During the recent excavation at Fuyan Cave, Doaxian in southern China the researchers found 47 preserved teeth that closely resemble the dental gear of modern humans, and could be somewhere between 80,000 to 120,000 years old. Studies of these fossils has revealed that modern humans first settled in southern China, not Europe or Middle East as has been previously believed.
The researchers wrote, "Our study shows that fully modern morphologies were present in southern China 30,000-70,000 years earlier than in the Levant and Europe. Our data fill a chronological and geographical gap that is relevant for understanding when H. sapiens first appeared in southern Asia."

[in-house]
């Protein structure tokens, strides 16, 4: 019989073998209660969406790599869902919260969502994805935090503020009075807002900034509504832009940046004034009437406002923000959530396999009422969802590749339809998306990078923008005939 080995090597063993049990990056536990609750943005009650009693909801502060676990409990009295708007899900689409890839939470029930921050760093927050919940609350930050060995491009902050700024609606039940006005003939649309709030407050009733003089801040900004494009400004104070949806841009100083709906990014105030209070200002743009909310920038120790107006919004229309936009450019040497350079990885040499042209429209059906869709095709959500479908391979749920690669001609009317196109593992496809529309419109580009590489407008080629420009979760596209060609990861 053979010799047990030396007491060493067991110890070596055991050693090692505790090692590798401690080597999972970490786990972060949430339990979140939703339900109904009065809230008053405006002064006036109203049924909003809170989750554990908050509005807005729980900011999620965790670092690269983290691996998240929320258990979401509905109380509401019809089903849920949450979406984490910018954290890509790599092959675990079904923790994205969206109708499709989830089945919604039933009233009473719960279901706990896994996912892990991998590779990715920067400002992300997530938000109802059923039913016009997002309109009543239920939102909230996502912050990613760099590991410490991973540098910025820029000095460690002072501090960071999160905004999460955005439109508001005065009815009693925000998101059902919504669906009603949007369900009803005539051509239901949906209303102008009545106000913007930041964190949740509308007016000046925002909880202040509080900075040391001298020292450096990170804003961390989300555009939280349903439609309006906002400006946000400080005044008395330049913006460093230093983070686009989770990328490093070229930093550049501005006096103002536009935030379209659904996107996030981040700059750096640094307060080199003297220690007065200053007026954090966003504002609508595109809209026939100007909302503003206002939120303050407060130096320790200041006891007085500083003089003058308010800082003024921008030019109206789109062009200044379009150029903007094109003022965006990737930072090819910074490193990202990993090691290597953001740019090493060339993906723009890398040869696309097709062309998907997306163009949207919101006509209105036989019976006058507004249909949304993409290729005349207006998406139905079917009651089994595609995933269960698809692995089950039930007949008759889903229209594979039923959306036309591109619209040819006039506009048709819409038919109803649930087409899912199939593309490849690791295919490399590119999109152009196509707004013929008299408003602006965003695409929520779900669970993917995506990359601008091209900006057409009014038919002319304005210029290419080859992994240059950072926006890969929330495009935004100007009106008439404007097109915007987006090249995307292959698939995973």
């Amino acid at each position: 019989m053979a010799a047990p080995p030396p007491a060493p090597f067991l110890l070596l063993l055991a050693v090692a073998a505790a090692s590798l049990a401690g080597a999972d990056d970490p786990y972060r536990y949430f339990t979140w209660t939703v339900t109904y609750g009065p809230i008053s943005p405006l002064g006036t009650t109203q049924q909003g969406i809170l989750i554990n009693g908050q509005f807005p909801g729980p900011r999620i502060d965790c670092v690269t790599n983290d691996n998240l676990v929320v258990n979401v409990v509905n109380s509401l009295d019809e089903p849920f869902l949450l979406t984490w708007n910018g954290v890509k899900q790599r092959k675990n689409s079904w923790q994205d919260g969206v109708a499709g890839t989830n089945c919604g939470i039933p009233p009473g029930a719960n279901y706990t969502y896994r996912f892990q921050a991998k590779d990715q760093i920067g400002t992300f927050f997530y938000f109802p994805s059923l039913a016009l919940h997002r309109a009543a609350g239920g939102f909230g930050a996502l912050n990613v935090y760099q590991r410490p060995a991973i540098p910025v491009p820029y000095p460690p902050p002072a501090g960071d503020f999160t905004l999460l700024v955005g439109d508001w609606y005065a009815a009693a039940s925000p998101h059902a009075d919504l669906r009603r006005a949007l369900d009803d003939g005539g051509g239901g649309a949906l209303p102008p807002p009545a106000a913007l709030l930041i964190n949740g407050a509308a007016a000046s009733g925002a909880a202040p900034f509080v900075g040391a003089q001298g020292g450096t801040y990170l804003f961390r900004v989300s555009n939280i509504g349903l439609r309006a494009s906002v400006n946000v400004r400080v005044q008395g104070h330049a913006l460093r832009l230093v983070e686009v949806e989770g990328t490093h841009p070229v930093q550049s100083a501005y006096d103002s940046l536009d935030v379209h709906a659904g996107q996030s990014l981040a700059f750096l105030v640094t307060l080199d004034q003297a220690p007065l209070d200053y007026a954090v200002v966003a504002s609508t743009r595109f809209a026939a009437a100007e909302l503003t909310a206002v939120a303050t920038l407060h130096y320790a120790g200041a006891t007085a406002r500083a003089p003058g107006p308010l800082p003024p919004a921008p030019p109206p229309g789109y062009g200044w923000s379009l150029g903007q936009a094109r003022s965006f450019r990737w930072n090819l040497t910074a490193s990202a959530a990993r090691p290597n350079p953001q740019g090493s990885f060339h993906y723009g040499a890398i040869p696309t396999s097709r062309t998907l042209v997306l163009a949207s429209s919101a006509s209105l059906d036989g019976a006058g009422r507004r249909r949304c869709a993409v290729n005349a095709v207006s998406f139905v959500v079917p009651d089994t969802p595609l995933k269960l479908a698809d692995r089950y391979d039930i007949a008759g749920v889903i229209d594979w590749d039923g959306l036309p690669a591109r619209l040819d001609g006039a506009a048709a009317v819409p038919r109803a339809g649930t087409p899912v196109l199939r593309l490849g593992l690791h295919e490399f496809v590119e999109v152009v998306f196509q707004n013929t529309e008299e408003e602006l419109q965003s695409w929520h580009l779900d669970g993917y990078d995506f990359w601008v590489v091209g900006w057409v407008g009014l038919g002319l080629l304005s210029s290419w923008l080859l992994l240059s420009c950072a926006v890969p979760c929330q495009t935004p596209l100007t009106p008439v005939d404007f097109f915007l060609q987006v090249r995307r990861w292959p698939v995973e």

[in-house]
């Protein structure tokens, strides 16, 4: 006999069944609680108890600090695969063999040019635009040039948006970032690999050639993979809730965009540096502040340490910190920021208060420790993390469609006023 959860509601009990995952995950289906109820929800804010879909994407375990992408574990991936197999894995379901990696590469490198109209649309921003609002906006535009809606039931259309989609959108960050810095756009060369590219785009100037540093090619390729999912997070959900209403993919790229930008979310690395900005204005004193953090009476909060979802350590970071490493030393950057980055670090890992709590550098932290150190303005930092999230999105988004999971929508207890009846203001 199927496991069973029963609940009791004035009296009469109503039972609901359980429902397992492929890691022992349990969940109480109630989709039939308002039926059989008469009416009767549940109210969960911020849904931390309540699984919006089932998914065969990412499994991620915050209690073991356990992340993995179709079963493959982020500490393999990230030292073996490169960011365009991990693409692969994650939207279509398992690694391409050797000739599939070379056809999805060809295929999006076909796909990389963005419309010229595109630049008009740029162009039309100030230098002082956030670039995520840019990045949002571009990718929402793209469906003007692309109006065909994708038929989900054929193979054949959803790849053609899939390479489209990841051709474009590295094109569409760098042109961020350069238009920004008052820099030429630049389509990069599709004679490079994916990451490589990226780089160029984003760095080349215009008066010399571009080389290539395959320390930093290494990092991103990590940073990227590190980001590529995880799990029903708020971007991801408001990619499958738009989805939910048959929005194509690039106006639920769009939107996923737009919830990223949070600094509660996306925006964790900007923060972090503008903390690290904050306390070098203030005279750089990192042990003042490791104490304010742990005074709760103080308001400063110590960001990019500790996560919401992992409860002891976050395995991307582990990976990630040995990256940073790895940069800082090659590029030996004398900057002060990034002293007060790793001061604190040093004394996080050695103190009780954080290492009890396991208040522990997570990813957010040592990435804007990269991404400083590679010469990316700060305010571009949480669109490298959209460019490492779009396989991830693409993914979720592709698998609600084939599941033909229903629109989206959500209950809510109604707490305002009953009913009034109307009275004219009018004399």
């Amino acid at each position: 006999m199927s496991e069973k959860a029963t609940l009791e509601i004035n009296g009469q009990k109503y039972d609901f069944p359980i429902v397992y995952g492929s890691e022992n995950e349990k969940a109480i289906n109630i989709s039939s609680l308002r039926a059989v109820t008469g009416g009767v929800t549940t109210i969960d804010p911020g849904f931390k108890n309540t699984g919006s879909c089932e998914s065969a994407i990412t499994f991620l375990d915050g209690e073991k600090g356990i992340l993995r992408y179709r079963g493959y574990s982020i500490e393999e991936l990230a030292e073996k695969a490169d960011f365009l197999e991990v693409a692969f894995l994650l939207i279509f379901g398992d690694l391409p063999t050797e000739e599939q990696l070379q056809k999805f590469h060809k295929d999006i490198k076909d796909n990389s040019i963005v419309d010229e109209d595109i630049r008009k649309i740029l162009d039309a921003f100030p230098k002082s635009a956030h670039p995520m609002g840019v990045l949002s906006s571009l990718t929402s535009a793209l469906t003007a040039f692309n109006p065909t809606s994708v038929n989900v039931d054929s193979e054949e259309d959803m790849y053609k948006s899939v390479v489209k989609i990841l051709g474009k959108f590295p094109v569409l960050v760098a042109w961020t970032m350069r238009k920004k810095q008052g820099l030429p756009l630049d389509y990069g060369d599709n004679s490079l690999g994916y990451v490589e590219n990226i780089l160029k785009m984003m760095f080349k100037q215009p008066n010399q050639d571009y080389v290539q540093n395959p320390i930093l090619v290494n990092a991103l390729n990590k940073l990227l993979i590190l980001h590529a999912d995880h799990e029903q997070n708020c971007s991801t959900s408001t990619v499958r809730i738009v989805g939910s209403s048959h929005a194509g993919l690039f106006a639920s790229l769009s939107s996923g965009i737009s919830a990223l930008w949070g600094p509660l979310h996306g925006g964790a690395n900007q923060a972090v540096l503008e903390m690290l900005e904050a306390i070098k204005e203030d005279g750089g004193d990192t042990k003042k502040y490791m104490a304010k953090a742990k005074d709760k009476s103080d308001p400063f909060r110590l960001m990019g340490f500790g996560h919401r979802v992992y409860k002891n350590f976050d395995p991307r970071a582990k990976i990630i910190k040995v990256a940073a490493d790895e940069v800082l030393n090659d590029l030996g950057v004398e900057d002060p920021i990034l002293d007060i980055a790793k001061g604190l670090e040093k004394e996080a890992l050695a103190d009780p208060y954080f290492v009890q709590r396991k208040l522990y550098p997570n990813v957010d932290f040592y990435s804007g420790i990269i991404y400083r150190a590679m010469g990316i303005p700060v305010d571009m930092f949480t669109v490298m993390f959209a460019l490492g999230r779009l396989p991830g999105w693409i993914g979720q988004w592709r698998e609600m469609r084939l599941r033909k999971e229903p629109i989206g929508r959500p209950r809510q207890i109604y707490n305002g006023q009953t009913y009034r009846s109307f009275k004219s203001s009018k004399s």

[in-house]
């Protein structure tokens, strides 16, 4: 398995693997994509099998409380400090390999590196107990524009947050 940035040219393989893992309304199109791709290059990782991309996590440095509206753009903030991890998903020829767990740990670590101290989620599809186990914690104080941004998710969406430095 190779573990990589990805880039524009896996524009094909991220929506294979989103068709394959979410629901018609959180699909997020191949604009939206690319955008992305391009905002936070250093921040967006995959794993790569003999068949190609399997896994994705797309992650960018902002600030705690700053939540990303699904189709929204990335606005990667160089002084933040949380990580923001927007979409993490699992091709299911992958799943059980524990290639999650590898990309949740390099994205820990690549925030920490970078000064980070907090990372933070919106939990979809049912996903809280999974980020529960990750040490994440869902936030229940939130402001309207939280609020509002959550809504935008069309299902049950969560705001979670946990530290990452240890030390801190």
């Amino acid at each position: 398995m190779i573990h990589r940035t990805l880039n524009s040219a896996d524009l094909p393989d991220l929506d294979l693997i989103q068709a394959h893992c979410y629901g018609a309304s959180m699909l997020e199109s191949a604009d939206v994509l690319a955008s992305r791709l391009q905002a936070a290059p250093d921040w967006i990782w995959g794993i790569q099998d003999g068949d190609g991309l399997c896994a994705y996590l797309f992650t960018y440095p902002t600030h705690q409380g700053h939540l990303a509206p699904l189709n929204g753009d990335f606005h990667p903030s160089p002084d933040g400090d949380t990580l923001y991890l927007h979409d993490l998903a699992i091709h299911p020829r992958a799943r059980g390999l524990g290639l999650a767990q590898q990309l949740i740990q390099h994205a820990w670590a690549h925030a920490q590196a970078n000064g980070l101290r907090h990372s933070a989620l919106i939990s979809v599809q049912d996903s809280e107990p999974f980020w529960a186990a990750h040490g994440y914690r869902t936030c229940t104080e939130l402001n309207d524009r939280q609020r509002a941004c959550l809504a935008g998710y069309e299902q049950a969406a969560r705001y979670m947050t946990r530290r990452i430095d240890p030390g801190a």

The team also discovered the remains of some 38 mammals, including specimens of five extinct species. While these findings suggest butchering, the research team did not find presence of any stone tools so far.
The study said, "Notably, although fully modern humans were already present in southern China at least as early as approximately 80,000 years ago, there is no evidence that they entered Europe before approximately 45,000 years ago. This could indicate that Homo neanderthalensis was indeed an additional ecological barrier for modern humans, who could only enter Europe when the demise of Neanderthals had already started."
The study is published in Nature